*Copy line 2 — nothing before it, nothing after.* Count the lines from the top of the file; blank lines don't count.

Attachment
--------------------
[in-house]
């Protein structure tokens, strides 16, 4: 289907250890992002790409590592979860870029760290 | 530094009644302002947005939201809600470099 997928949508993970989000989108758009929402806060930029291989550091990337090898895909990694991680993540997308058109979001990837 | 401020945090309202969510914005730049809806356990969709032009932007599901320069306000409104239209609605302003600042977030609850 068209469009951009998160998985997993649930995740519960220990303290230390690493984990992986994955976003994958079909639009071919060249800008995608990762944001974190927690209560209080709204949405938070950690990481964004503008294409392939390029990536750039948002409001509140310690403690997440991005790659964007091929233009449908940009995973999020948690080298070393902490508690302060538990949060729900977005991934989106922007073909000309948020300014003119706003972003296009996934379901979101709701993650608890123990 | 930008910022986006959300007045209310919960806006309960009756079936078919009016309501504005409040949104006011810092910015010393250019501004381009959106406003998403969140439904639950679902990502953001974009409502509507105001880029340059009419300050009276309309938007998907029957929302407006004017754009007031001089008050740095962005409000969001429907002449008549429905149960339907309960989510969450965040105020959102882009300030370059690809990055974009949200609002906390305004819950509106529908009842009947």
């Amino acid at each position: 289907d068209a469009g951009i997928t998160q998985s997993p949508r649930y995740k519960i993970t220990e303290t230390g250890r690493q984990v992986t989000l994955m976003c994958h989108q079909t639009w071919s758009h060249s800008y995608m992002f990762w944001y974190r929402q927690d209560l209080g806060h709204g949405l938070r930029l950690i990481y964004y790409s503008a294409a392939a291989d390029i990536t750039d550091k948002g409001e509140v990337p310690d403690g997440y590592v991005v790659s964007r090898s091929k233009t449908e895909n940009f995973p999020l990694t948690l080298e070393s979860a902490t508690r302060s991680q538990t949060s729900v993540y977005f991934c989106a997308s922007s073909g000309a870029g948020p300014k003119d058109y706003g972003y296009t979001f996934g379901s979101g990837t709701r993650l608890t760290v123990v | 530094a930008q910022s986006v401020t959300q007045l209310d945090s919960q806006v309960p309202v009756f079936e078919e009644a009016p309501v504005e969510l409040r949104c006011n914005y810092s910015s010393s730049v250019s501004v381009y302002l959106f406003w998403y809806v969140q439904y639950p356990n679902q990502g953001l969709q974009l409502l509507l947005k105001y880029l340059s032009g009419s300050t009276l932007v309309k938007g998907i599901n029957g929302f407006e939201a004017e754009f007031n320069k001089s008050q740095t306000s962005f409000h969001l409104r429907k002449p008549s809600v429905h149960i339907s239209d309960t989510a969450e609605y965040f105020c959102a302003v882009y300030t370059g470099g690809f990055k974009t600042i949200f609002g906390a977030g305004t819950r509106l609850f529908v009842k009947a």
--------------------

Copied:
């Protein structure tokens, strides 16, 4: 289907250890992002790409590592979860870029760290 | 530094009644302002947005939201809600470099 997928949508993970989000989108758009929402806060930029291989550091990337090898895909990694991680993540997308058109979001990837 | 401020945090309202969510914005730049809806356990969709032009932007599901320069306000409104239209609605302003600042977030609850 068209469009951009998160998985997993649930995740519960220990303290230390690493984990992986994955976003994958079909639009071919060249800008995608990762944001974190927690209560209080709204949405938070950690990481964004503008294409392939390029990536750039948002409001509140310690403690997440991005790659964007091929233009449908940009995973999020948690080298070393902490508690302060538990949060729900977005991934989106922007073909000309948020300014003119706003972003296009996934379901979101709701993650608890123990 | 930008910022986006959300007045209310919960806006309960009756079936078919009016309501504005409040949104006011810092910015010393250019501004381009959106406003998403969140439904639950679902990502953001974009409502509507105001880029340059009419300050009276309309938007998907029957929302407006004017754009007031001089008050740095962005409000969001429907002449008549429905149960339907309960989510969450965040105020959102882009300030370059690809990055974009949200609002906390305004819950509106529908009842009947």